Sunday, September 04, 2005


Is now the time to dust off shelved megaproject proposals, e.g. Old Man River City (OMR)? Trevor brought this up at our meeting yesterday -- seemed apropos.

This stadium-shaped A-frame features terraced living, with apartments taking the place of bleachers (obviously its scale dwarfs ordinary football stadia), plus a cover.

I updated a web page on my site with a pictured scale mockup (see Bucky Fuller's Critical Path, 1981 for more details).

On synergeo (Yahoo eGroup) some guy thought I was talking about replacing New Orleans with this leviathan, but I'm more thinking how to bring something on-line that'd be faster to start using (it could go up in sections), while employing companies starting now, thereby giving folks some options (shades of New Deal thinking).

The eventual fate of New Orleans needn't hinge on what we do or don't do in the East St. Louis area.

And we might have learned something in Baghdad about building in transparency (sorely lacking in that context).

The tsunami story isn't over yet either, by a long shot. Disaster relief could and should be one of the world's principal industries (like the body's immune system), fading into construction, communications, health care and education at the civilian end of the spectrum.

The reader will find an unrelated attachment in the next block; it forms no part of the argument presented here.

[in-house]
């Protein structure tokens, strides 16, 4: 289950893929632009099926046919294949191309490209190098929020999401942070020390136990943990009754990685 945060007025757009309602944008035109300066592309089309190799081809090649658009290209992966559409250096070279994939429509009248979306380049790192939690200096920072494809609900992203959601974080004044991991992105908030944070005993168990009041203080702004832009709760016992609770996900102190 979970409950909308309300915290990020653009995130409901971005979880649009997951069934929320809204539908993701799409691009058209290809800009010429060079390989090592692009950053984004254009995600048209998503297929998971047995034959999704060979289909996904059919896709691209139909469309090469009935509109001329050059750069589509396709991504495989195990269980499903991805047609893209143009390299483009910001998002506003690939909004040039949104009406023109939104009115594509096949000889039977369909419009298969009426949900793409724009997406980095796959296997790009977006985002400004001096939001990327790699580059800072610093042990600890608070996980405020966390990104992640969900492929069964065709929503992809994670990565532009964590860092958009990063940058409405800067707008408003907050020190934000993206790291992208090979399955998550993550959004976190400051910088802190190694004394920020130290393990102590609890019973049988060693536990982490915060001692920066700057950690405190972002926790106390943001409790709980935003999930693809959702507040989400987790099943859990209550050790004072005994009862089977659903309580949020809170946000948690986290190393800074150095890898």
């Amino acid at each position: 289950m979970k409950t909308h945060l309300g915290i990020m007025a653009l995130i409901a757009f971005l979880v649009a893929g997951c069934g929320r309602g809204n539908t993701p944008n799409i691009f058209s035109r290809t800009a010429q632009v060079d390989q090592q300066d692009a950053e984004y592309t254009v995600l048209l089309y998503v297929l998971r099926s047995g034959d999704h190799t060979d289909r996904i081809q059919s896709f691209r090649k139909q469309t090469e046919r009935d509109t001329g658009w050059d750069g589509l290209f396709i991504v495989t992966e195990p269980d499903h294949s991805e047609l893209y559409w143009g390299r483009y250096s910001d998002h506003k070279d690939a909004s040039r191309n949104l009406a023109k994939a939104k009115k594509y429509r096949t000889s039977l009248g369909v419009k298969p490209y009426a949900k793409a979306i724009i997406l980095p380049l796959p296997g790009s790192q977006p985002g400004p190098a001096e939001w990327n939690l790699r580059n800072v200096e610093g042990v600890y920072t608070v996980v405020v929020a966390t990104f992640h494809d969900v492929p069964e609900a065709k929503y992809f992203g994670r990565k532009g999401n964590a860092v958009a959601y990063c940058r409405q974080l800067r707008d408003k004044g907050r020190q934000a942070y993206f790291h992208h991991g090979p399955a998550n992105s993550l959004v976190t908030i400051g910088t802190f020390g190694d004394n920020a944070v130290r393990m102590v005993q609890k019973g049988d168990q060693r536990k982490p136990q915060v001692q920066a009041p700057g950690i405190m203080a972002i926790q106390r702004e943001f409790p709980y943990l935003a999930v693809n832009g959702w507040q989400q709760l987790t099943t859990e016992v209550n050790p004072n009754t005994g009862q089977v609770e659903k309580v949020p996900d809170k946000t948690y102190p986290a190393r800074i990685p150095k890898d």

Emergency response becomes part of the military way, what with its chain of command and experience with heavy equipment. Restoring order means reverting to a natural state of nonviolent civilian living. Putting out fires is the name of the game -- not starting them.

I don't know if OMR is just a solution looking for a problem here, but bouncing back from Katrina with megaproject proposals, one of which would be rebuilding New Orleans itself (a daunting task), is a healthy response. However, going to the moon wouldn't be that relevant (thinking back to Hurricane Camille, which came shortly after Apollo 11).

Floating city ideas should also be revisited while we're at it, with realistic attention to natural disaster possibilities. Not every technology is suitable to every ecosystem -- presumably we know that much by now.